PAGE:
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Teachers could use these quizzes to inspire students to learn world geography, history, and politics. The game doesn't teach facts, but you could construct units that do, then use the app as a fun way to end with prizes, or just a general sense of accomplishment.Continue reading Show less
In GeoBee Challenge, geography buffs assess their knowledge of global locations and landmarks. Kids work quickly answering multiple-choice questions, tapping locations on a world map and identifying and locating landmarks like the Taj Mahal, Victoria Falls, and Mt. Rushmore. Questions are mostly geographical but sometimes political or historical. Correct answers and speed gain the highest points. The app says there are 15 rounds and 5 challenges per round, but it stops at round 6. By selecting the Community button, kids can record top scores locally or log in to the Open Feint scoring network (though Open Feint did not come up at the time of this review).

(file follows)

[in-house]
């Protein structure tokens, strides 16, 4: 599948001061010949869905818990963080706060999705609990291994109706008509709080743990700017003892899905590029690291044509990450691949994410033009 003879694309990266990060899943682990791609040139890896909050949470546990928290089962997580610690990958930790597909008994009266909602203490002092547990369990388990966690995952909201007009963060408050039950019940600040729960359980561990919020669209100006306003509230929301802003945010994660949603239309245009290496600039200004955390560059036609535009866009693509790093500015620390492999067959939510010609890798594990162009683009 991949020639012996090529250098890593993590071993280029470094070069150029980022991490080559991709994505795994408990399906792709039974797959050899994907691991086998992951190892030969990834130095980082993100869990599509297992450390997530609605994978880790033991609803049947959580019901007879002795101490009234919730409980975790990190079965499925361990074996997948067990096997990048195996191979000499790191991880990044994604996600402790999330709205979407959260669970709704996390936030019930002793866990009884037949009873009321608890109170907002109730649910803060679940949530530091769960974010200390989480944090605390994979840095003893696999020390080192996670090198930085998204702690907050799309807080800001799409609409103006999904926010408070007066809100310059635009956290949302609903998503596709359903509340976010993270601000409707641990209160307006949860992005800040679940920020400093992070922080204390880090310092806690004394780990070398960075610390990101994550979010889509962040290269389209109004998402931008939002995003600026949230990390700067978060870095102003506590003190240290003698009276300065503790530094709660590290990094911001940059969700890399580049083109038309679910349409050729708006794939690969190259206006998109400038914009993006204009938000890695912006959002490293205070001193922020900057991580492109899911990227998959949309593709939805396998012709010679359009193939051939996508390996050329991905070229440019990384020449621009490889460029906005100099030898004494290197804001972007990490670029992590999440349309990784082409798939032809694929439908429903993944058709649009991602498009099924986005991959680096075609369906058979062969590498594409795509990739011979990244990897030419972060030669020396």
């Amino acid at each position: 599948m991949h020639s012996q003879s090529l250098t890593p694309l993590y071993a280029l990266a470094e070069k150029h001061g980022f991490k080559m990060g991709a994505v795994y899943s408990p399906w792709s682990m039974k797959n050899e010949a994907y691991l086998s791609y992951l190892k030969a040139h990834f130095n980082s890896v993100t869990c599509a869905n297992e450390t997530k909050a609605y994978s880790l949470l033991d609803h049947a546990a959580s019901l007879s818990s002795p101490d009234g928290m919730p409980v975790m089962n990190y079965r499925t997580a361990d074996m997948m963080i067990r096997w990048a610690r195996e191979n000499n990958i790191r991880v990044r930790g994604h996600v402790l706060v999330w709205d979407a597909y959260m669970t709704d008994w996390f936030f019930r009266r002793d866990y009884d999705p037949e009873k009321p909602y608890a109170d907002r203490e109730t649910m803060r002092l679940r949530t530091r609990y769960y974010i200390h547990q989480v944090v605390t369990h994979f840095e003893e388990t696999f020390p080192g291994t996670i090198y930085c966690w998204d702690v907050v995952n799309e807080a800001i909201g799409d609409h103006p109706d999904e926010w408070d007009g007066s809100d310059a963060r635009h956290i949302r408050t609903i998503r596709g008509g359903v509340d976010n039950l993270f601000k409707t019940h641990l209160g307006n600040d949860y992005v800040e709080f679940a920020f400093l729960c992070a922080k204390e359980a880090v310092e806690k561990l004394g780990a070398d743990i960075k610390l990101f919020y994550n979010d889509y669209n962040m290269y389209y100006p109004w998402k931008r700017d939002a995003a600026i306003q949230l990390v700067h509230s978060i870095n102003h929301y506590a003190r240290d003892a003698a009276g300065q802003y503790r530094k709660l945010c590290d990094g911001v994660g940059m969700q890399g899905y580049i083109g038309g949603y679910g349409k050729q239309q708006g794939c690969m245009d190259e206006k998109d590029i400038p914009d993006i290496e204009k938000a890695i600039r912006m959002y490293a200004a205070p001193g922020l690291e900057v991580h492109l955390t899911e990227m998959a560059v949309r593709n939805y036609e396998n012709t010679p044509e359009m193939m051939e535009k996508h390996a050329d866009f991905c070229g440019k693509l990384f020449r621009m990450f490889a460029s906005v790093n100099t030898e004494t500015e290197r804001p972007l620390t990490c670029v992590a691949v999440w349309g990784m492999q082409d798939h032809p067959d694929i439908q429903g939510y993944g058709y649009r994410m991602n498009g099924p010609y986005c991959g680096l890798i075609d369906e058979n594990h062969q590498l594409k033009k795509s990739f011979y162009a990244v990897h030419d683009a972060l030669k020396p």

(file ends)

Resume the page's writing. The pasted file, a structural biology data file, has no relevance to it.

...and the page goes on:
This is fundamentally an assessment tool, and unless kids study beforehand, they may not gain much knowledge except the facts they happen to remember, which as part of a trivia game are posed without context. The app uses questions from past National Geographic Society Bee competitions, so they're often quite sophisticated and difficult even for adults.
There are technical issues. To achieve the highest score, kids must click on exact locations, which can be tricky with a zoomable yet still-small map (it's possible to tap the "wrong" part of Baffin Island, for example). Question displays are sometimes cut off, duplicate questions occur a bit too frequently, and the current version on Android is prone to freeze up.
Still, with the classic National Geographic Society song playing and a few correct answers under their belts, kids might start dreaming of success in the actual geography bee. There's no in-game link to the National Geographic Bee webpage, but teachers and students (grades 4-8) should start there if considering competing.